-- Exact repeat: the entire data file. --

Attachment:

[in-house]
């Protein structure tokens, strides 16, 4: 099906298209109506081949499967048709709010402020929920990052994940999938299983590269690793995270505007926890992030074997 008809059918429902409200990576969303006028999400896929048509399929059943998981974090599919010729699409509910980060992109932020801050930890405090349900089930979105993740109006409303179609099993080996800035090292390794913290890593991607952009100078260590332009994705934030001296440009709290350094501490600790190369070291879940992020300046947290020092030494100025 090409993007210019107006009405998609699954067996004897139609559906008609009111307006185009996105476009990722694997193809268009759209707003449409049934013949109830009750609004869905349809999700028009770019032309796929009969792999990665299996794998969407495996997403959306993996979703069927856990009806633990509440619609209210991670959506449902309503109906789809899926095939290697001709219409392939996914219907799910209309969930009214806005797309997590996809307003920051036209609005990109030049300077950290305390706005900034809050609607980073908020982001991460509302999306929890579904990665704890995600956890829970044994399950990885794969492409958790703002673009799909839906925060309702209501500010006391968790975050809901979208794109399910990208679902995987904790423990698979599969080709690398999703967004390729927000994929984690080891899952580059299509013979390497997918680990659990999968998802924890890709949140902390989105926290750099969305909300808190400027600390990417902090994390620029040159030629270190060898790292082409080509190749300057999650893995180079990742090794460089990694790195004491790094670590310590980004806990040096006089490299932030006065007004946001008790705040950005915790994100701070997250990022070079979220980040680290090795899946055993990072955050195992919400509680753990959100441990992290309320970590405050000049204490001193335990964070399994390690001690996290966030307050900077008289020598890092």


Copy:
[in-house]
């Protein structure tokens, strides 16, 4: 099906298209109506081949499967048709709010402020929920990052994940999938299983590269690793995270505007926890992030074997 008809059918429902409200990576969303006028999400896929048509399929059943998981974090599919010729699409509910980060992109932020801050930890405090349900089930979105993740109006409303179609099993080996800035090292390794913290890593991607952009100078260590332009994705934030001296440009709290350094501490600790190369070291879940992020300046947290020092030494100025 090409993007210019107006009405998609699954067996004897139609559906008609009111307006185009996105476009990722694997193809268009759209707003449409049934013949109830009750609004869905349809999700028009770019032309796929009969792999990665299996794998969407495996997403959306993996979703069927856990009806633990509440619609209210991670959506449902309503109906789809899926095939290697001709219409392939996914219907799910209309969930009214806005797309997590996809307003920051036209609005990109030049300077950290305390706005900034809050609607980073908020982001991460509302999306929890579904990665704890995600956890829970044994399950990885794969492409958790703002673009799909839906925060309702209501500010006391968790975050809901979208794109399910990208679902995987904790423990698979599969080709690398999703967004390729927000994929984690080891899952580059299509013979390497997918680990659990999968998802924890890709949140902390989105926290750099969305909300808190400027600390990417902090994390620029040159030629270190060898790292082409080509190749300057999650893995180079990742090794460089990694790195004491790094670590310590980004806990040096006089490299932030006065007004946001008790705040950005915790994100701070997250990022070079979220980040680290090795899946055993990072955050195992919400509680753990959100441990992290309320970590405050000049204490001193335990964070399994390690001690996290966030307050900077008289020598890092």